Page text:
“We talk basketball occasionally, but not all the time. She talks about Kentucky a lot because she likes them. Whenever there is a Kentucky game on, we will be watching it. I know her dad (Steve Clevenger) played there, but she doesn’t push that on me.”

Gill-Caesar says the Price’s house is often a “hang-out spot” for Huntington Prep players.

“They are cool people, so you get comfortable because they are welcoming … and she is really a good cook, too. It can be kind of stressful for her, but she enjoys it and keeps everyone busy and occupied when we are around,” Gill-Caesar said. “She is very big on homework and making sure we stay up with our grades. Our grades are our future if basketball does not work out and will give us something to fall back on.”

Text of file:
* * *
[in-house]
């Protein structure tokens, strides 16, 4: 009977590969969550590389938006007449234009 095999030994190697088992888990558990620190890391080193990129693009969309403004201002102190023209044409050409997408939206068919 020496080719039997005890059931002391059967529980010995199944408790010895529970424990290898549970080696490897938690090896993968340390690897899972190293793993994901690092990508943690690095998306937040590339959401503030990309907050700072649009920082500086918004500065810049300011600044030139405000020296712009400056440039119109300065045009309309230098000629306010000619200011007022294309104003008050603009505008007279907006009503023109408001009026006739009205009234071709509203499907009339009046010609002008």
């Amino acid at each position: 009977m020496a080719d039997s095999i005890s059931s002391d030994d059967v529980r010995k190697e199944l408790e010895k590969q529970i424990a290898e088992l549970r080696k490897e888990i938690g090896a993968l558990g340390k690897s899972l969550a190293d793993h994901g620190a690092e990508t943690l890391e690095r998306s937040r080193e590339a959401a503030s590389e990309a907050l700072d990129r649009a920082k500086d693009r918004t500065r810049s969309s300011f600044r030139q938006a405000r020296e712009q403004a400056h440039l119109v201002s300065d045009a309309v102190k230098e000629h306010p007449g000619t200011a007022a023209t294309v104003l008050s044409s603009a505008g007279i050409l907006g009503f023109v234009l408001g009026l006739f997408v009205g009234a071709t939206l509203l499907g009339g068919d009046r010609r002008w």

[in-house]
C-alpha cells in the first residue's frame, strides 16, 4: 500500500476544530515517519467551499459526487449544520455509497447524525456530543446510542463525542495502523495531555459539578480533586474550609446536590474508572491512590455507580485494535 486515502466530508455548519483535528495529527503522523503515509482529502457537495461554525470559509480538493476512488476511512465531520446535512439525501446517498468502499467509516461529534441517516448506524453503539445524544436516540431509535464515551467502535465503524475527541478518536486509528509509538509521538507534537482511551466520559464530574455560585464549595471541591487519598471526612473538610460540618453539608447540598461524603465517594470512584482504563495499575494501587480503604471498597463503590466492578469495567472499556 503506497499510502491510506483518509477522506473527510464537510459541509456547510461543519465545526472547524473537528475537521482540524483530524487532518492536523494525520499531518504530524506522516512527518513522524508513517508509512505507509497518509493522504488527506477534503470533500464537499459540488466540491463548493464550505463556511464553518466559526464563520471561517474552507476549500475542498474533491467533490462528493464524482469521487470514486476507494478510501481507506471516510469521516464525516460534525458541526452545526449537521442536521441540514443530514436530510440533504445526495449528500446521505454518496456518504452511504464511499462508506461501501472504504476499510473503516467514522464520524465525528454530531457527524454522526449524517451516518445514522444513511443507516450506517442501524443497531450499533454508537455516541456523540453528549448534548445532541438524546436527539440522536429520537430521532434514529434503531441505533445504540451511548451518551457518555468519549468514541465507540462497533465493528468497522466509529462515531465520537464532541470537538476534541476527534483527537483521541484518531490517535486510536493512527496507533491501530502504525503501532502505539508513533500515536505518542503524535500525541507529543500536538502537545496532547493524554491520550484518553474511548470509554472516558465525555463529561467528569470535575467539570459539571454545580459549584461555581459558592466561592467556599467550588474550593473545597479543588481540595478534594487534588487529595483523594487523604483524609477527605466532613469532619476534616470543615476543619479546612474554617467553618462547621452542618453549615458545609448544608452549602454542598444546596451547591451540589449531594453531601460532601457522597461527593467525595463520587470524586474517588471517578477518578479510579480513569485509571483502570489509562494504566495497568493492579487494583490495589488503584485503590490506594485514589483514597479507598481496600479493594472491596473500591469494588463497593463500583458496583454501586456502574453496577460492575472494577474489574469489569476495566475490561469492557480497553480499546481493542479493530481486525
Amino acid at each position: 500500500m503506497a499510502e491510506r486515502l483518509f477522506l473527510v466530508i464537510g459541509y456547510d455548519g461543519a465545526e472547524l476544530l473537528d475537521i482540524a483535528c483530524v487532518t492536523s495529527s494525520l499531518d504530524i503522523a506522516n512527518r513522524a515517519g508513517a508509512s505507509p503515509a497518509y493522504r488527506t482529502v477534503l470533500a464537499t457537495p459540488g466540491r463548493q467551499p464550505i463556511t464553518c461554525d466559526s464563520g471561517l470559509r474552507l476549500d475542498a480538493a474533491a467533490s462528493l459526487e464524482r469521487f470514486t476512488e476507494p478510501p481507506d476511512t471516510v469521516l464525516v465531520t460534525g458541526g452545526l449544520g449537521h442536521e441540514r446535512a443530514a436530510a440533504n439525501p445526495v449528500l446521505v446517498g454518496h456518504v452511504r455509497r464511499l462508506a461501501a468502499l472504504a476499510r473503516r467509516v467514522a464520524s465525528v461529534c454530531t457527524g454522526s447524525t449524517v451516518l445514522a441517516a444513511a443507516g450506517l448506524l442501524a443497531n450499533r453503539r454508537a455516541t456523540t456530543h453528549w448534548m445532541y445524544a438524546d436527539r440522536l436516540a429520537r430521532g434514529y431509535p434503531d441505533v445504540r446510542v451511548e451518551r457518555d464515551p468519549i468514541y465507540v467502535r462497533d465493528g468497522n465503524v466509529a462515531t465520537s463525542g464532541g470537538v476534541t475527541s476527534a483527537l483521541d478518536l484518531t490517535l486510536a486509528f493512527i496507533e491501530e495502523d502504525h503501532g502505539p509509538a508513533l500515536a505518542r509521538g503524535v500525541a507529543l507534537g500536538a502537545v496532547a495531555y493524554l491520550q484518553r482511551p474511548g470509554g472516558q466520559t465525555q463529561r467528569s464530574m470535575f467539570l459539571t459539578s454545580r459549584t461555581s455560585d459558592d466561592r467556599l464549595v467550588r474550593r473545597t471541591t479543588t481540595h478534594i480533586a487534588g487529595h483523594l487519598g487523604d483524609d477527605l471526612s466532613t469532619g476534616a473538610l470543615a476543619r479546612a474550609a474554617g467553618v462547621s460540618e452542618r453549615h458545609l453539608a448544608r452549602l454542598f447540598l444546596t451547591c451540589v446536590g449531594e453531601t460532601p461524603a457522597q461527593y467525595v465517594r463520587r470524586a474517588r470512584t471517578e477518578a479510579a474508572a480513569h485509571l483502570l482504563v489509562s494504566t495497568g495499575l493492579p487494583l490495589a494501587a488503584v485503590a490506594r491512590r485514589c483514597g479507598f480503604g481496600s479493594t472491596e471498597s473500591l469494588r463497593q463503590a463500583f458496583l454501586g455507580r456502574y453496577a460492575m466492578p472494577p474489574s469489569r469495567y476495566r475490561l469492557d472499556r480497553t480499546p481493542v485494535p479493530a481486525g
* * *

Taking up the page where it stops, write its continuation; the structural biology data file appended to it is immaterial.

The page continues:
Huntington Prep coach Rob Fulford says having parents like Price and her husband house players is what makes his program different from other prep schools.

“Our school is not for everyone, but the parents love it because we have families that are family away from family. It’s hard to put a price tag on it, but people like them are so valuable. It is a great situation and to have people like Norrie and Dane (Price) involved with our program is why it is successful,” Fulford said. “Norrie relates to the kids. She has a daughter who is their age, and she is cool. She is sports-minded. Obviously, her dad played at Kentucky. They are sports-minded people and I just think it is one of those scenarios with them where they are outgoing and easy to like,